Congrats are in order for Matt Harvey, whose fifth strikeout last night helped him surpass John Maine to become the Mets’ all-time leader in strikeouts by guys who wore 33.
Harvey raced to his current career total of 470 whiffs in just 455.1 innings pitched, a pretty impressive feat for a guy I love to hate.
In other races we’re watching this year, keep an eye on Jacob deGrom as he mounts an assault on Aaron Heilman’s all-time mark of 395 strikeouts by a 48: At his rate, that’ll be sometime in June.
Harvey, deGrom, Noah Syndergaard and Steven Matz in the meantime have quite the battle on their hands for strikeout supremacy, between themselves and their extended numerical families. Matz ‘ Team 32 has the current lead among them at 2,034 career K’s, with Syndergaard’s 34s currently at 1,946; Harvey’s 33s at 1,934 and deGrom’s 48s at 1,909.
It’s possible that all four of these jerseys surpass 16 to move into the top five of all time before the season is over. Not that we need reminding, but these are the good old days.
As happy I was to see the return of the Met offense last night, and as welcome as the return tonight of Ryota Igarashi should be, it was most encouraging to see the reintroduction last night of Gangsta Jerry, who I can only hope is as exasperated at John Maine‘s struggles as I’ve been. I like Maine enough but at some point these guys deserve a kick in the pants and props to Jerry for delivering one; I found it impossible not to draw parallels to the Jose Reyes Incident on Manuel’s first night on the job, a little who’s-the-boss demonstration for all of us doubters to see.
And so while I still think his strategies are counterproductive and wearing and destined not to succeed, I also feel the Mets needn’t upstage this weekend’s series with a firing. Nor should they, probably, at least until after it, or the Philly series to follow, depending on results. This is the time to be fans again. Let’s Go Mets!
No official word yet if Igarashi returns tonight or who goes down for him, but I’d be surprised if he weren’t in action tonight. Thanks to MetsBlog for the traffic yesterday!
So the Mets are rattling into MFYankee Stadium with the burden of a few disappointing losses and maybe a bigger loss in the starting rotation. Initally scheduled to pitch the opener tonight, John Maine was pushed back, then removed altogether, going onto the disabled list with shoulder fatigue and the promise that some rest will do him good.
The plan now is to have Livan Hernandez pitch Friday, promising but unproven Fernando Nieve to throw on Saturday, and recalling lefty Jon Switzer to take the place of Maine on the roster. We don’t know quite yet what number Switzer turns up in but we’d suggest 47 — which we gave away earlier this year to a lefty from Buffalo, Casey Fossum (remember him? I think he’s actually pitching in the MFYs’ system now). Anyway, Switzer’s a southpaw with a reputation for being hard on lefties, he may see some action this weekend.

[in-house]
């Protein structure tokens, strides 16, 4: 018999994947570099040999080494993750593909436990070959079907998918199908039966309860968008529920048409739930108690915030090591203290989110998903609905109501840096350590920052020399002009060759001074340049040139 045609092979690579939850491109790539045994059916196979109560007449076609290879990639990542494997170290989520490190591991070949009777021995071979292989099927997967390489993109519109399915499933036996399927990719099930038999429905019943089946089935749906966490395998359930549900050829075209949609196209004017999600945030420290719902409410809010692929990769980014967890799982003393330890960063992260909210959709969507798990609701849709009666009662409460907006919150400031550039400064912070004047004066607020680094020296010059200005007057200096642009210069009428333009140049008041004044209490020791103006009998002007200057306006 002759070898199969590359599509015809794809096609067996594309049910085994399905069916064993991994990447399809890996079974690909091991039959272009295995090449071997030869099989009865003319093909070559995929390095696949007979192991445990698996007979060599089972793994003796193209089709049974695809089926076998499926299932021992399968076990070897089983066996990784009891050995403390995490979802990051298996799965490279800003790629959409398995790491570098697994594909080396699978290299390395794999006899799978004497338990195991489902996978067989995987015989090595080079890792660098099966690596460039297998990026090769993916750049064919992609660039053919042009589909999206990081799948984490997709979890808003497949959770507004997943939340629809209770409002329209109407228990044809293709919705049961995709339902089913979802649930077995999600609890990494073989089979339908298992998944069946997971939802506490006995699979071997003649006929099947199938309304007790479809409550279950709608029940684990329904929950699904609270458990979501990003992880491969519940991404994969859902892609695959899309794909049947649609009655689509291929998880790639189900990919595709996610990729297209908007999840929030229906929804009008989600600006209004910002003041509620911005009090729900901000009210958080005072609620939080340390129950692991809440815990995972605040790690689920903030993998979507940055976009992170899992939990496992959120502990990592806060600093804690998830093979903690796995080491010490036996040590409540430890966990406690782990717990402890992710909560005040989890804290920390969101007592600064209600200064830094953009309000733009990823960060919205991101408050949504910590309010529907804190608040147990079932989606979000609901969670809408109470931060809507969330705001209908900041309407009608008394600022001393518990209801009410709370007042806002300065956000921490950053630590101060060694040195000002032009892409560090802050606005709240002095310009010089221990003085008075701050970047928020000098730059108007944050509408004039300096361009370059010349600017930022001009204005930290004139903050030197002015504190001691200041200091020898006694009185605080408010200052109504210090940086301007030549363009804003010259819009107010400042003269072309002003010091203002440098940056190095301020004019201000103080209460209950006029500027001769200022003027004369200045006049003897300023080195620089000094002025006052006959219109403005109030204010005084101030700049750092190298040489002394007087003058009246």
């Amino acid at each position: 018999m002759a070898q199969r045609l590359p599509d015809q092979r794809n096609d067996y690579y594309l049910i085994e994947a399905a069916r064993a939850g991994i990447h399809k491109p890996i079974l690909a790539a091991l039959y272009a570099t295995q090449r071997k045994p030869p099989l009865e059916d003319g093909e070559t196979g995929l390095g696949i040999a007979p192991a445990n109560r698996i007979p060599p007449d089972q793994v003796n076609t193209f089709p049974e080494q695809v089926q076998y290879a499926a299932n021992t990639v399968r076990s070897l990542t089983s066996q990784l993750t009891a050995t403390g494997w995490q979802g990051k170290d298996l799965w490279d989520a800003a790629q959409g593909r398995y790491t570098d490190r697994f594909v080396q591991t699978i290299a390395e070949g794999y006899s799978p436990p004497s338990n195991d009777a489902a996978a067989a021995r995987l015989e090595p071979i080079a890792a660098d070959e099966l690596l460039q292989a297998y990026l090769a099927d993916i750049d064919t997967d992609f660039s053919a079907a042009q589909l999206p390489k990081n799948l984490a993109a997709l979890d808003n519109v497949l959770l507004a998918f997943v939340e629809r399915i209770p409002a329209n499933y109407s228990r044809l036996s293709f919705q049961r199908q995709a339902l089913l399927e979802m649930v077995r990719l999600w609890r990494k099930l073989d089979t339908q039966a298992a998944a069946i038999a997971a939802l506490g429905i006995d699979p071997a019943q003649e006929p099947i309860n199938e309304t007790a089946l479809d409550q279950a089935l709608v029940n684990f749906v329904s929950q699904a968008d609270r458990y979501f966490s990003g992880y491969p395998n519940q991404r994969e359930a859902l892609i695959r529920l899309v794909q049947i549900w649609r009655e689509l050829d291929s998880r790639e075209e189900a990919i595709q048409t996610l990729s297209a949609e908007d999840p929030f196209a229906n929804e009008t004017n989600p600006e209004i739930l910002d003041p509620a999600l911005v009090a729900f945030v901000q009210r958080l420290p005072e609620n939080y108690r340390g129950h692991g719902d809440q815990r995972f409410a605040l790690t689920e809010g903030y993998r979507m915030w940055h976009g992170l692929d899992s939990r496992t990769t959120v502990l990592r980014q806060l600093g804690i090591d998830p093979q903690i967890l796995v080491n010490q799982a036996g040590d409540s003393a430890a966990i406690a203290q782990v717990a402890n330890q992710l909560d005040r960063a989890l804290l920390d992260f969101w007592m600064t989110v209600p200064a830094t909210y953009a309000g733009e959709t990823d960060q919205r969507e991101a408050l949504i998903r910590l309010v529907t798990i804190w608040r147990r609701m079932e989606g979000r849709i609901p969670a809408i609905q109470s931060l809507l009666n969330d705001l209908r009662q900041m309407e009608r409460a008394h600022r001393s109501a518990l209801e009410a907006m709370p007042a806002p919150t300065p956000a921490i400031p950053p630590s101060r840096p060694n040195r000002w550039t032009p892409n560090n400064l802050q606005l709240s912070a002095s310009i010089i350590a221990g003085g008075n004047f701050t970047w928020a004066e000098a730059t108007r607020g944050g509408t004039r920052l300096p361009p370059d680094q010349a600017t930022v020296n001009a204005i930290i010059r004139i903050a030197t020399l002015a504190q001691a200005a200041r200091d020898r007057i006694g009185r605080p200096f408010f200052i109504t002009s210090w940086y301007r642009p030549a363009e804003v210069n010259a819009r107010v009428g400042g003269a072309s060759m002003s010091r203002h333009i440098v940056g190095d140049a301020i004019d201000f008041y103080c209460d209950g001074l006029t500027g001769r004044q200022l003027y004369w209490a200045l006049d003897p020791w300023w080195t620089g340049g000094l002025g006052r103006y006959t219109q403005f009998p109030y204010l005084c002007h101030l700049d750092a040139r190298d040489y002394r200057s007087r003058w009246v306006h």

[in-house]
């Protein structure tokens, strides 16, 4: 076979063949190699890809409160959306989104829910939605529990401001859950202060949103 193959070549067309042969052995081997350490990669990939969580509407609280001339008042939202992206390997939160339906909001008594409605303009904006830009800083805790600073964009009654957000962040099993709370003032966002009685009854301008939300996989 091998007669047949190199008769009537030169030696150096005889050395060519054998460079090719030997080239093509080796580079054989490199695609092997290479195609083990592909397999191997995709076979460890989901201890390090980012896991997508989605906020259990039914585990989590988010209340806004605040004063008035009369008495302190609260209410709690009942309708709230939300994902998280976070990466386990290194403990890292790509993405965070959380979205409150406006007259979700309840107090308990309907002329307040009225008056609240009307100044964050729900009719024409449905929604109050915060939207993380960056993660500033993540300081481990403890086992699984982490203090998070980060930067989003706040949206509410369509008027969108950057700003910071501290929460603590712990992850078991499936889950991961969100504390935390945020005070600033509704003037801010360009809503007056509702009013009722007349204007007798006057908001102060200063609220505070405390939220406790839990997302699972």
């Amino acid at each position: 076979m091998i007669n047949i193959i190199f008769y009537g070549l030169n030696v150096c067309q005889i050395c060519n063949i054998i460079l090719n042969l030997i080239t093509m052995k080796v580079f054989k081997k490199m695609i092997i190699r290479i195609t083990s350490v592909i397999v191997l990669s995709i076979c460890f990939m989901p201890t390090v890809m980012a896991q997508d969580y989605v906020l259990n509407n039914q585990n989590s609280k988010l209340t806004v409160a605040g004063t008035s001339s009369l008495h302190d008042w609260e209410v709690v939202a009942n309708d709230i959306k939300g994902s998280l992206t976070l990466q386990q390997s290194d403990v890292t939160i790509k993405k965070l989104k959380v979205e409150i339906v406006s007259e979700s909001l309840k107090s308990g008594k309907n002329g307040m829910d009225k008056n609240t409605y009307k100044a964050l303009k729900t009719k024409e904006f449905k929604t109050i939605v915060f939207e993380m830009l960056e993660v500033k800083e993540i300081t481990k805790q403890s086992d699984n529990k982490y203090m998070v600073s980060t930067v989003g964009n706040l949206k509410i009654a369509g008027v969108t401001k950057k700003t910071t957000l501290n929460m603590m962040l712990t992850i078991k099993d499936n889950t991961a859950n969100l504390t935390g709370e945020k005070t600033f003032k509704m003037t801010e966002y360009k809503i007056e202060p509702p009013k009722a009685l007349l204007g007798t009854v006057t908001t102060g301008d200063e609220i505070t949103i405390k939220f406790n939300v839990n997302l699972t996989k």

I won’t need to remind anyone the Mets are not looking particularly threatening right now but that’s just going to make this whupping of the Yankees a little sweeter. Let’s Go Mets! Check in when you see what Swtizer’s wearing!
I have my doubts that Ron Villone, after 14 years and 11 teams, and presumably no longer on the juice, can actually reach 92 anymore, but that’s his number this spring with the Mets, who seem to be fulfilling their obligation to offer potential employment to all ballplayers originally from the tri-state area at least once before they retire. Villone is among a group of longshots like ex-Met Tom Martin and Mexican League import Heriberto Ruelas to provide lefty depth in the bullpen: The veterans like this often have an advantage in the early going since they’re in better position to reject the alternative of not coming north but I’d be surprised if the Mets get that point before doing something like signing Joe Beimel or Will Ohman, who to my knowledge are still lefthanders and still out there.
I refuse to get all caught up in the Johan Santana drama: If he’s not available the first week or even the first month of the season, he’s not. But it’s safe to assume that when he is available, he’ll be fine. Yankee fans, were they rational, might convince themselves of the same thing with regard to A-Rod. On the other hand I’m quite worried about John Maine, if only after reading some of his remarks after a stinker in an exhibition vs. the Italians today (he walked the first three batters he faced and confessed to being “embarrased” and lost). If he has a counterpart across town, maybe it’s hard-drinking chubbster Joba Chamberlain whose been even worse so far.
Lotta spring to go still.
So I’d be very surprised if the Mets don’t come out of Las Vegas this week having captured Francisco Rodriguez (please, don’t call him K-Rod) and insisting we’ll be all the better for it.
But let us not forget that going into the new season with a reliable closer only puts the Mets on the exact same footing they were the last three seasons, and none of them ended quite like we wanted. And none of those years began with ownership pledging an idiotic credo of “addition by subtraction,” which plays great on WFAN but seems naive and foolish at best in practice. And, inasmuch as paying top dollar for the top reliever indicates the Mets intend to “go for it” once again in 2009, my concerns — beyond what number Rodriguez might wear since No. 57 is occupied by Johan Santana — are only beginning.